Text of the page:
People often assume that homeless people are always homeless and always chemically dependent on some kind of addictive substance. There’s a deep stigma around being homeless. But the truth is that people are usually only homeless for a period of time and that the homeless community ebbs and flows with different people all the time. It is also not true that everyone who is homeless is an addict, however, it is true that someone who is homeless is more likely to develop a drug or alcohol addiction than someone who is not homeless. Here are some facts you should know about the connection between homelessness and addiction.
- About ⅓ of people who are homeless suffer from chemical dependency on alcohol and about ¼ of the homeless population are addicted to some type of drug other than alcohol.
- Older adults who are homeless are more likely to be alcoholics
- Young adults and teenagers who are homeless are more likely to be addicted to drugs than alcohol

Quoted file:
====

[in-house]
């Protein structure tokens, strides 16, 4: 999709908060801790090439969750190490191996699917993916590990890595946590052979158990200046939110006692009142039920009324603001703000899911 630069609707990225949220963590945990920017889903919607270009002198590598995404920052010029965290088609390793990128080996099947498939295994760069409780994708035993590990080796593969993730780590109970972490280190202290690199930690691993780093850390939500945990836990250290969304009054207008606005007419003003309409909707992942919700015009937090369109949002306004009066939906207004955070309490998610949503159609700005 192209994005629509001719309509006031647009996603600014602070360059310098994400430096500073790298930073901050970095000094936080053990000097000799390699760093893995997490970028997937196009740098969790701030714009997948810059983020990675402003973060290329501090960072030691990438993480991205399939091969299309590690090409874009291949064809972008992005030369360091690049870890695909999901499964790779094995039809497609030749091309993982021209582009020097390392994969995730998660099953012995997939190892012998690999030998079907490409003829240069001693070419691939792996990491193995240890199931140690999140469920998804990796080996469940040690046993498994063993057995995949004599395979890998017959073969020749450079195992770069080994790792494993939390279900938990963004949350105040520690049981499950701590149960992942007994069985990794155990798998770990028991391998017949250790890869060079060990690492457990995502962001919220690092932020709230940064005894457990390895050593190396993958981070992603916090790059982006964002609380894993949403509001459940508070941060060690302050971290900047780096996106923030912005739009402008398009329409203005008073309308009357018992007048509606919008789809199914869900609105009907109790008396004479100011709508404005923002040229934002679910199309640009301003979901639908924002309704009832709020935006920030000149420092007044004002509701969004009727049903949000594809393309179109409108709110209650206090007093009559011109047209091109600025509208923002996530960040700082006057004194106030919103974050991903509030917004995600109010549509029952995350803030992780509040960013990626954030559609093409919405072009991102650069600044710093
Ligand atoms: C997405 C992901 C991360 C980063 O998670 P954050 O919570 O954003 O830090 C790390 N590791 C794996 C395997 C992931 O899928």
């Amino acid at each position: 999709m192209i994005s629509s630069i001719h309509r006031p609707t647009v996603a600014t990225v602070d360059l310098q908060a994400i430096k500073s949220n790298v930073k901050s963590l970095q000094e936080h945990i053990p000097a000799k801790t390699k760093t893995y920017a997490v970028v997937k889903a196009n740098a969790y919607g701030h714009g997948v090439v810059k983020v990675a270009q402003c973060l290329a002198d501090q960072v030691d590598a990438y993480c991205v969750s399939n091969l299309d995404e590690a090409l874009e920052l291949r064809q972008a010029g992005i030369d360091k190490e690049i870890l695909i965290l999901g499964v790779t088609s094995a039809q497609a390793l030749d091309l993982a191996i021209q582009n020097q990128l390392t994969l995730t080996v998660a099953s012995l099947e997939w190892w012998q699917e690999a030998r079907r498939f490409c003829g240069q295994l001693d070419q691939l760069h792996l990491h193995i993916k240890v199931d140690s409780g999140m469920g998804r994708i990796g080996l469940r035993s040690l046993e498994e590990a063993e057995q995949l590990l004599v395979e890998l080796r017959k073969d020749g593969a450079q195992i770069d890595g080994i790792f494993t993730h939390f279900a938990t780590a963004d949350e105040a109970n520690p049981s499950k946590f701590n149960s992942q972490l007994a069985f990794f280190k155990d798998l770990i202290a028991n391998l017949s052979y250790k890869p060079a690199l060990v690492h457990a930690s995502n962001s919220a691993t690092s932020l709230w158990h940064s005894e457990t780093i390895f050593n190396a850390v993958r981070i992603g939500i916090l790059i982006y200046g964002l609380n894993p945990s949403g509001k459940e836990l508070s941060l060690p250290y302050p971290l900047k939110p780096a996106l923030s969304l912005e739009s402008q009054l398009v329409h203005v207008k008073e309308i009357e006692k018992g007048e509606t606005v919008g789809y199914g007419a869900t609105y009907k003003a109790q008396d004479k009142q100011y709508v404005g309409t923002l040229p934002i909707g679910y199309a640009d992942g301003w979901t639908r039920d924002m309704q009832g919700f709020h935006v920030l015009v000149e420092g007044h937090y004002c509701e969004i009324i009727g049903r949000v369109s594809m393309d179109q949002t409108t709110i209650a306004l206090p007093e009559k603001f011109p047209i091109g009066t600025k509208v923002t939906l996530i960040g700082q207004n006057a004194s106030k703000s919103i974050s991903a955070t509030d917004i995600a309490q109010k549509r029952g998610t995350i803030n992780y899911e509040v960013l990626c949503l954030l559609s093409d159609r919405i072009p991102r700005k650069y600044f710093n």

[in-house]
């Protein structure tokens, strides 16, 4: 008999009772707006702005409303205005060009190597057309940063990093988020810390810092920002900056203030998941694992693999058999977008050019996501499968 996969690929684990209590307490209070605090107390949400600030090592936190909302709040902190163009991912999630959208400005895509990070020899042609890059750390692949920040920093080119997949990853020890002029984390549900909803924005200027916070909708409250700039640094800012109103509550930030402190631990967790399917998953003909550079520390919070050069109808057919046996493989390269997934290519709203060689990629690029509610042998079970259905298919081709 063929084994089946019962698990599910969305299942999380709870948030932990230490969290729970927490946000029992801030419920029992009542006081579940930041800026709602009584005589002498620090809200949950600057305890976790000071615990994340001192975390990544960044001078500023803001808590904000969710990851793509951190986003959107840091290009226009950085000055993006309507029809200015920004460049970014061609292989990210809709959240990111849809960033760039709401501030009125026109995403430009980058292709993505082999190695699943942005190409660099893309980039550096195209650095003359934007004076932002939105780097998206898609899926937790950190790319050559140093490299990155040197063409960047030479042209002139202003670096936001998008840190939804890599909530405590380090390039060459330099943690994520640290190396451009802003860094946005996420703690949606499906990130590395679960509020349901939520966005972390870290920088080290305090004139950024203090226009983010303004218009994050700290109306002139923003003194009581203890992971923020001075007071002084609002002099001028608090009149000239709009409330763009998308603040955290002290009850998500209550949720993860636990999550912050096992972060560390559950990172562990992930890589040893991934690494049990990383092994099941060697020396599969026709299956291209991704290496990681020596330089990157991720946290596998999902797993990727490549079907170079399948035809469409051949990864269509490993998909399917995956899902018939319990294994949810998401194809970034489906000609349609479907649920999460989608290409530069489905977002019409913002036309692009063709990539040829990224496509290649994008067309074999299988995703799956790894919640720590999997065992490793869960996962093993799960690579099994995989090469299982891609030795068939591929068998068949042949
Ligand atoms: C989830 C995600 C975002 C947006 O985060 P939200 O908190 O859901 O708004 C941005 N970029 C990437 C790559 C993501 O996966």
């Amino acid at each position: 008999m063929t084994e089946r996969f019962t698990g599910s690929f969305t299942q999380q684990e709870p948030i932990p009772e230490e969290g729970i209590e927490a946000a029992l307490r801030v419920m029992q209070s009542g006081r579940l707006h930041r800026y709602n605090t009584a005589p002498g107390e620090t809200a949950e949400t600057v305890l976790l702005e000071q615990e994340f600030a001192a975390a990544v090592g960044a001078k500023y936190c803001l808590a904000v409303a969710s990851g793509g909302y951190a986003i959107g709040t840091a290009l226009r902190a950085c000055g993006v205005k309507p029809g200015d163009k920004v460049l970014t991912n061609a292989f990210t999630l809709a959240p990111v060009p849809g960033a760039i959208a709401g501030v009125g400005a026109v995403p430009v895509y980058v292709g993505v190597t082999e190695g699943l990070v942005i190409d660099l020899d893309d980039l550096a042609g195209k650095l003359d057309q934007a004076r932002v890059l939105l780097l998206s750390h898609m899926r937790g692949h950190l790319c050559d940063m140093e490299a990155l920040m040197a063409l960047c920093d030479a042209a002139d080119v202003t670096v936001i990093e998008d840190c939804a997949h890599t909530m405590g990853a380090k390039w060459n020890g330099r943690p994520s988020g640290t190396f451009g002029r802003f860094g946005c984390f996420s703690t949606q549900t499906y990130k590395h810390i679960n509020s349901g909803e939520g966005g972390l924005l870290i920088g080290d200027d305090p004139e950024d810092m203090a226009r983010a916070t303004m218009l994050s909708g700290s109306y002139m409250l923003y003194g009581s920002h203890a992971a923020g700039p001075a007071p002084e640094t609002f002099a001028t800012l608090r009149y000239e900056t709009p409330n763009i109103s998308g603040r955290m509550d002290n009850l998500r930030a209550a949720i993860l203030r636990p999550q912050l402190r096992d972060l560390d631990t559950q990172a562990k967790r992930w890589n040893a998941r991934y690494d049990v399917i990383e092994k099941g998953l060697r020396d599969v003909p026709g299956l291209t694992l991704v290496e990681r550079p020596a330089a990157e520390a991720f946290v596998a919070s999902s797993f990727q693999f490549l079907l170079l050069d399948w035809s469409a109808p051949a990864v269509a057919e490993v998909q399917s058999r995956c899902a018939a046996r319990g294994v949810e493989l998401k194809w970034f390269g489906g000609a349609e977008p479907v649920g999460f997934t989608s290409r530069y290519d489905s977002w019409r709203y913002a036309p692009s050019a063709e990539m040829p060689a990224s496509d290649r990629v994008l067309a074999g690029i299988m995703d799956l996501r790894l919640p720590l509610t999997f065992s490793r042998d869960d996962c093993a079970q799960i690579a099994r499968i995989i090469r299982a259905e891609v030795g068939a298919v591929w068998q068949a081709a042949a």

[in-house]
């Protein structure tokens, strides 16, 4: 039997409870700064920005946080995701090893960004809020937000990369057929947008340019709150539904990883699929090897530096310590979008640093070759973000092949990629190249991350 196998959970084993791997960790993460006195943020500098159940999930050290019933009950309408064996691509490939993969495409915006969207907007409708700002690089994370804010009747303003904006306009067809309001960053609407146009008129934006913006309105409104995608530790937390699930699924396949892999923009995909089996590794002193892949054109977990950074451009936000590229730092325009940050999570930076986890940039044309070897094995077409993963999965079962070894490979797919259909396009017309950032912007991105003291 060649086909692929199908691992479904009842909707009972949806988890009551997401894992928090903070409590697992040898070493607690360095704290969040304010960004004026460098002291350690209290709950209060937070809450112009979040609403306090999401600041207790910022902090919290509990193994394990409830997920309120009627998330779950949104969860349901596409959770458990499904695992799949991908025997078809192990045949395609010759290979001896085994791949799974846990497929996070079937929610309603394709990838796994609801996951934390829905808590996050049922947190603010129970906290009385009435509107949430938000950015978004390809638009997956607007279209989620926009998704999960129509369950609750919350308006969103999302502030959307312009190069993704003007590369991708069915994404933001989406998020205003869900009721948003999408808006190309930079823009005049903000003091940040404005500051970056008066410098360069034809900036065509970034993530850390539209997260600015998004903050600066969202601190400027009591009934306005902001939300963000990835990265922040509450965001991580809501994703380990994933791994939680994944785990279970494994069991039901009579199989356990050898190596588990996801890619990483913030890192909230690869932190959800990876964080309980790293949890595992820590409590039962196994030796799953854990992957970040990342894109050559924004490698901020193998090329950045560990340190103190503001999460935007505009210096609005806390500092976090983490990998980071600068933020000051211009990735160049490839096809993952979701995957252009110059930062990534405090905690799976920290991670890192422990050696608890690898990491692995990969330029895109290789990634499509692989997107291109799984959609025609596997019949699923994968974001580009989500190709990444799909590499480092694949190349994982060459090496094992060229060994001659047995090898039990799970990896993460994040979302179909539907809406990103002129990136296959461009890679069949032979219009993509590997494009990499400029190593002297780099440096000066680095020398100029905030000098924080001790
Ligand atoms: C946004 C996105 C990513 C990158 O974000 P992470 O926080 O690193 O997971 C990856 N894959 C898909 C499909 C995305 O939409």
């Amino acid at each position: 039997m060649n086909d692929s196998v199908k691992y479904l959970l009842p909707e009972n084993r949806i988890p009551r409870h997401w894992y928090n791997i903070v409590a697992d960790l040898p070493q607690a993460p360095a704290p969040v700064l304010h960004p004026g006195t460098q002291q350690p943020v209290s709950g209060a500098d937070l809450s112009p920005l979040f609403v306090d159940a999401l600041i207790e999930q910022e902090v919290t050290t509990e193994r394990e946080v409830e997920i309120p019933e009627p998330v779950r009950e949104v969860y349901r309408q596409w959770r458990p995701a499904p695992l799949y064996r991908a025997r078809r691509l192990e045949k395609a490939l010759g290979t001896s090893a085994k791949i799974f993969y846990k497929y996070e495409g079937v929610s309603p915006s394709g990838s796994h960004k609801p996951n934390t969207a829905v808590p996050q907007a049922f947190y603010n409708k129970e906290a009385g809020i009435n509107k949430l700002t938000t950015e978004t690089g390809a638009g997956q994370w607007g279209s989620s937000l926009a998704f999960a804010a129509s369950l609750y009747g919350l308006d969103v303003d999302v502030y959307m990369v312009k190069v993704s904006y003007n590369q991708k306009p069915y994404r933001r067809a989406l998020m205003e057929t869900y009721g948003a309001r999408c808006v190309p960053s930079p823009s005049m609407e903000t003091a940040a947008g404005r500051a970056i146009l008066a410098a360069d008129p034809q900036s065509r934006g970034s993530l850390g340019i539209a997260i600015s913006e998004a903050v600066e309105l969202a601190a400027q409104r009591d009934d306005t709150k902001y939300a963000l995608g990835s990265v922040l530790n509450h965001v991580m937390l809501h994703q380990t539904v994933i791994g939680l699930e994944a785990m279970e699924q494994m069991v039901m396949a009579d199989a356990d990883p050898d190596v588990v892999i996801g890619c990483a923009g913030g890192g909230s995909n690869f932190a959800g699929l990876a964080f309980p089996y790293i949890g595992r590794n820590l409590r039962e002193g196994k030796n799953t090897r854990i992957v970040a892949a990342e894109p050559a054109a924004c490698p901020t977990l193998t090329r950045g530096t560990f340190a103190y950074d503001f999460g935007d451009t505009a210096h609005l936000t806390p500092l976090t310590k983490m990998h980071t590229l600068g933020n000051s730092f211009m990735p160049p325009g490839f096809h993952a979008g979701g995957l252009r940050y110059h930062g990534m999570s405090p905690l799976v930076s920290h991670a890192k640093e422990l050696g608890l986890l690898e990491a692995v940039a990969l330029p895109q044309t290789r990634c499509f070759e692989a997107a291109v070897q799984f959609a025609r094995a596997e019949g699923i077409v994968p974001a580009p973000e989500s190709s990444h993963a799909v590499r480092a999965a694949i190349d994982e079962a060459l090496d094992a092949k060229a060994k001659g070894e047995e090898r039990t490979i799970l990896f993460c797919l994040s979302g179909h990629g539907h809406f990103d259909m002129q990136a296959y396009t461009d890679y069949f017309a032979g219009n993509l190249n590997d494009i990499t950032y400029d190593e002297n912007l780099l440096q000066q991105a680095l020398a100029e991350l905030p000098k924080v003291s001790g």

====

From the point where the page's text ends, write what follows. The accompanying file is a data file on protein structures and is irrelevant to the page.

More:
- Substance abuse is a major factor contributing to the rise of homelessness in the United States.
- Alcohol and drug addiction are ways people distract or numb themselves from internal pain, it is no different for someone who is homeless.
- The homeless community is at higher risk for mental health disorder. After all, mental health disorders are often triggered by trauma like homelessness.
Homeless people, like everyone, need treatment for their addiction, but unfortunately only about ¼ of those suffering from chemical dependency in the community will get the medically supervised alcohol detox and drug rehabilitation. South Florida, as with the rest of the United States, has a substantial homeless population in need of treatment for substance addiction but also in need of mental health rehab. Help can often be found through government services. Contact your local health department to learn more.